By Amanda Cleary Eastep
Day 7: Find Meaning; Give up the Mundane [Days 1-6 linked below]
Did this experience of walking intentionally change you? Will you be walking more? What other things did this make you think of in your life?
He hiked the entire Appalachian Trail.
All 2,179.1 miles of it in 6 months.
I chatted with him at a recent event at Lake Katherine Nature Center. His essential gear–water pouches, bedroll, and a “cookstove” made from the bottom of a soda can–were spread across the display table. He told me about his food supply of vacuum-sealed tuna packets and ramen noodles, how his water filter was the same as those used in kidney dialysis machines, and how A Walk in the Woods is an inaccurate hiking memoir and Cheryl Strayed’s Wild is far superior. (Check out his book! The Green Tunnel)
We didn’t talk about why he decided to hike or what fears he faced or why he decided to go it alone. But at one point, his tone switched from animated to almost reverent as he pointed to one of the enlarged photos he had taken of hikers he met along the journey.
In the photo sat two families: a grown son and his mother, and a grown daughter with her father. Six months prior to the first duo’s hike, the mother had a double mastectomy. A few years prior to the second family’s hike, the daughter had been assaulted. These four people had experienced, and were still dealing with, two of the things people fear most. Add to that the possibility of dying.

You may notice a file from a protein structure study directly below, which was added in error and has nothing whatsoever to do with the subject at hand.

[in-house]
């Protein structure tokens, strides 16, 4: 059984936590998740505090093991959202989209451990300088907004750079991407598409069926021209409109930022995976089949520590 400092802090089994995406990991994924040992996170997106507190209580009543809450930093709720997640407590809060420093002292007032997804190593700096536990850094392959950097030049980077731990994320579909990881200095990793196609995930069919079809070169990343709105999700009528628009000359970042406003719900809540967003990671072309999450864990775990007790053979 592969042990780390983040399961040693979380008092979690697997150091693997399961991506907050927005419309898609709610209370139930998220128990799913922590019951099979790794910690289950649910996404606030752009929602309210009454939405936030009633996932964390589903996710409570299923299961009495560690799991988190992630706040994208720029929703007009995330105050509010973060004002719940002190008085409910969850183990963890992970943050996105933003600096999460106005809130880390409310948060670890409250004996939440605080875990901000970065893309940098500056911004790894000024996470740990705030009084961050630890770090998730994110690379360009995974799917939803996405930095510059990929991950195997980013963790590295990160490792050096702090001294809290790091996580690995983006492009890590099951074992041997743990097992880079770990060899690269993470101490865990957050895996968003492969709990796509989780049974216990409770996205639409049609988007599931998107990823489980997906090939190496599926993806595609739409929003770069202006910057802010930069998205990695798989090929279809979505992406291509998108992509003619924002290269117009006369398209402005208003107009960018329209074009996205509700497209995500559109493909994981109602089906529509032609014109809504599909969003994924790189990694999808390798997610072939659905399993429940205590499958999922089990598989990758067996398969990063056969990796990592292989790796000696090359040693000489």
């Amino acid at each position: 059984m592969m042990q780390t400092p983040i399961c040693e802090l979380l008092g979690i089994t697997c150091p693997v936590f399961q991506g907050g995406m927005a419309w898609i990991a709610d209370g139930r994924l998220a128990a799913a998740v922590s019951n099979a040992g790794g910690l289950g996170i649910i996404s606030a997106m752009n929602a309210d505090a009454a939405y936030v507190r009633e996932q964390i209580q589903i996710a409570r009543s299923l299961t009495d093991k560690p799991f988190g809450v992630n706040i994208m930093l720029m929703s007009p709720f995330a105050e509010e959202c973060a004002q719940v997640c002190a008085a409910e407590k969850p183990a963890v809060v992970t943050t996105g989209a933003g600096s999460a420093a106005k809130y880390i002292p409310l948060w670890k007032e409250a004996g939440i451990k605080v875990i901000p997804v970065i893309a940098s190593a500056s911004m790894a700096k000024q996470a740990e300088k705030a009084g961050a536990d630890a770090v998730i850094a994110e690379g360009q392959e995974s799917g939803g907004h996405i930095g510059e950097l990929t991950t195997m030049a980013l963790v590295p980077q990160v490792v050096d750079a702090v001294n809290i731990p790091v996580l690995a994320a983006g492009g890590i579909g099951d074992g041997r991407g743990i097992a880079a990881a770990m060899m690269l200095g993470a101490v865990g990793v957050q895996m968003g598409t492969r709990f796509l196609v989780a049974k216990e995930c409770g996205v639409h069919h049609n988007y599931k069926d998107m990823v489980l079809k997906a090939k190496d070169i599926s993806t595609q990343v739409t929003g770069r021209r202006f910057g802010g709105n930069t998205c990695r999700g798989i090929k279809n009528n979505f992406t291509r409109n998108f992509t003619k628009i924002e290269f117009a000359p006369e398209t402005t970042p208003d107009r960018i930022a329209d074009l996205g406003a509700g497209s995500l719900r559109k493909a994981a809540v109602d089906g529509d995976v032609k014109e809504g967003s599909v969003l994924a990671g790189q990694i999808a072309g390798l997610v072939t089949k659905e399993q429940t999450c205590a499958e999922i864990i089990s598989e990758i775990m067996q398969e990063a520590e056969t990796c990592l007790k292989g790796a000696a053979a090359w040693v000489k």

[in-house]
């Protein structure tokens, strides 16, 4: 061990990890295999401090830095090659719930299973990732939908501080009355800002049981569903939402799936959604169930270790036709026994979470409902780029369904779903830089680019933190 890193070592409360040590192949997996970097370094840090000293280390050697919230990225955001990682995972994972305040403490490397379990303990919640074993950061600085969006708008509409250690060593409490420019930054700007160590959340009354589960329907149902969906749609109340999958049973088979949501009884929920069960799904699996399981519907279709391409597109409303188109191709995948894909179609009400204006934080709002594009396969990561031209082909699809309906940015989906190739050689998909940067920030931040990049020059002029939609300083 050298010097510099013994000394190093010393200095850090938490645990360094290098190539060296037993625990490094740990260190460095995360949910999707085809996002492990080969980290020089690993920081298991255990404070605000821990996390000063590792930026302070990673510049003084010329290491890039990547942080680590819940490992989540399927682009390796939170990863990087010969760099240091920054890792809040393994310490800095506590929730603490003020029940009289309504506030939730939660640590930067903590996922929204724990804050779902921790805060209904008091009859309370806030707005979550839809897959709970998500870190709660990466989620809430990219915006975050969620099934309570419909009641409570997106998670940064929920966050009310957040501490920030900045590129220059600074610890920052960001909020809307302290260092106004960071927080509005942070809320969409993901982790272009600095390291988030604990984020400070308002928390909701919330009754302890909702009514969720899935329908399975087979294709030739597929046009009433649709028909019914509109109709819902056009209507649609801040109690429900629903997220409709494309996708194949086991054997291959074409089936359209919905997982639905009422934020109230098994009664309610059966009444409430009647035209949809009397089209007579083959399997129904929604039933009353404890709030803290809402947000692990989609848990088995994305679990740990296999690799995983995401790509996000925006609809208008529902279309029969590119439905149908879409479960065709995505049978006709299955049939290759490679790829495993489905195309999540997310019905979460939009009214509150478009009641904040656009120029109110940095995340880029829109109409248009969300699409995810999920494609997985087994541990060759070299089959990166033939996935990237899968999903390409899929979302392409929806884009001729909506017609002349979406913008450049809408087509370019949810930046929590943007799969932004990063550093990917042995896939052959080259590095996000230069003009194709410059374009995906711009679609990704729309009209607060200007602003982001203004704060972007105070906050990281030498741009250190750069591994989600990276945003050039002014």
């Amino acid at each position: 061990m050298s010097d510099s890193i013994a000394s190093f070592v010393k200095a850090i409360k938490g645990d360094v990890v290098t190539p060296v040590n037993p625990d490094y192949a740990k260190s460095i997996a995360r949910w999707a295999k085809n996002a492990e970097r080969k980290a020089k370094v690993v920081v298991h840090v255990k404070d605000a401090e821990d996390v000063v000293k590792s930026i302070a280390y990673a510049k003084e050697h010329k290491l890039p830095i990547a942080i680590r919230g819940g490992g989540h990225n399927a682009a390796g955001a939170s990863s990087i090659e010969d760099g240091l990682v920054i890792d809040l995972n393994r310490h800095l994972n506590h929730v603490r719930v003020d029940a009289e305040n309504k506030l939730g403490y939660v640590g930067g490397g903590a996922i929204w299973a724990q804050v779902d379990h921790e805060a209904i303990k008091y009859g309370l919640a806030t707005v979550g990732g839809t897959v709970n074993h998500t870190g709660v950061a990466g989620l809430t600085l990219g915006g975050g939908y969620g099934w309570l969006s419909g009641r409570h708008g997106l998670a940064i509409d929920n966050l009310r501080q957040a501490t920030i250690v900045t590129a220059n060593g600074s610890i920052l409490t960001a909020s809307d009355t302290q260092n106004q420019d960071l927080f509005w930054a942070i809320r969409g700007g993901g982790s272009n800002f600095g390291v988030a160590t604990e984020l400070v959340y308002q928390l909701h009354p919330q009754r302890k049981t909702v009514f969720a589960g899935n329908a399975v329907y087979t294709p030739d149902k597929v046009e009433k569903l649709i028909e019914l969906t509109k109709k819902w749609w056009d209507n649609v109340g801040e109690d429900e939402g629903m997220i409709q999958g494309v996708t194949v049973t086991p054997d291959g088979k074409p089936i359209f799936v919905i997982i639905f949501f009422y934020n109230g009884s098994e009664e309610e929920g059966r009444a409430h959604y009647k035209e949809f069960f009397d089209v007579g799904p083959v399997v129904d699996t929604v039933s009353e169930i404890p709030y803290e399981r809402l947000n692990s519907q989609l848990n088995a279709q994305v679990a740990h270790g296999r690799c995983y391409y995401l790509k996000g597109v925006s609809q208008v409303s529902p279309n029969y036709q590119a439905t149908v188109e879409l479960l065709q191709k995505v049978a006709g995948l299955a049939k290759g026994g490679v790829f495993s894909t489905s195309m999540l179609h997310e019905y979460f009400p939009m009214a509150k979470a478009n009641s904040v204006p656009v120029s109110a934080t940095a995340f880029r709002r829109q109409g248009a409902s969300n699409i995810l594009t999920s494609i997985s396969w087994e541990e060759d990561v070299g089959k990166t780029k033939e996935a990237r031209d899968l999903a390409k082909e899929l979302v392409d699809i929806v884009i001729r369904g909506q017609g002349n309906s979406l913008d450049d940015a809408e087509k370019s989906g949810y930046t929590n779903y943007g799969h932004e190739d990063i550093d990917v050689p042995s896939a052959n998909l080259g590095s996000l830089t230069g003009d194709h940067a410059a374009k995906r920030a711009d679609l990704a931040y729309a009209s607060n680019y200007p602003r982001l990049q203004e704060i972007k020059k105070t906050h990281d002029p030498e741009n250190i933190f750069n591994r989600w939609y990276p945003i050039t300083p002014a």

Whatever their reasons, these parents and children decided to embark on a very different, yet still arduous journey. Why? Why not take a real vacation or bury your emotions in more work?
My friend Erin hiked the Camino de Santigo as a way of healing from a life-altering betrayal.
She walked 550 miles.
A few days ago, Erin–who inspired this week-long blog series with her collaborative film project Wander on Purpose–just finished her solitary walk on Ireland’s Wicklow Way.
From what I could see from her photos, the nearly 80-mile journey looked lonely.
And while solitude can be a good thing, walking alone reminds me how much I love hiking–and traversing life’s peaks and valley–with people I love, trust, and can depend on.
Wander on Purpose, the film project
My filmmaker friend Erin is working on a collaborative film project that will include video footage of her hike along Ireland’s Wicklow Way in April/May and clips contributed by other hikers/walkers (like my daughters and me) from around the country. Each day of her journey followed a theme, like finding healthy habits or trust. All week, I “walked alongside” Erin via this blog and shared my experience of how walking/hiking/wandering on purpose can help and heal us.
Day 1: Finding Healthy Habits
Day 3: Wandering into Surprise
Day 4: Leaving Anger Along the Path
Photo: Me in a tunnel of woodland growth. Taken by my youngest daughter with the OM-10 I got for my 8th grade graduation.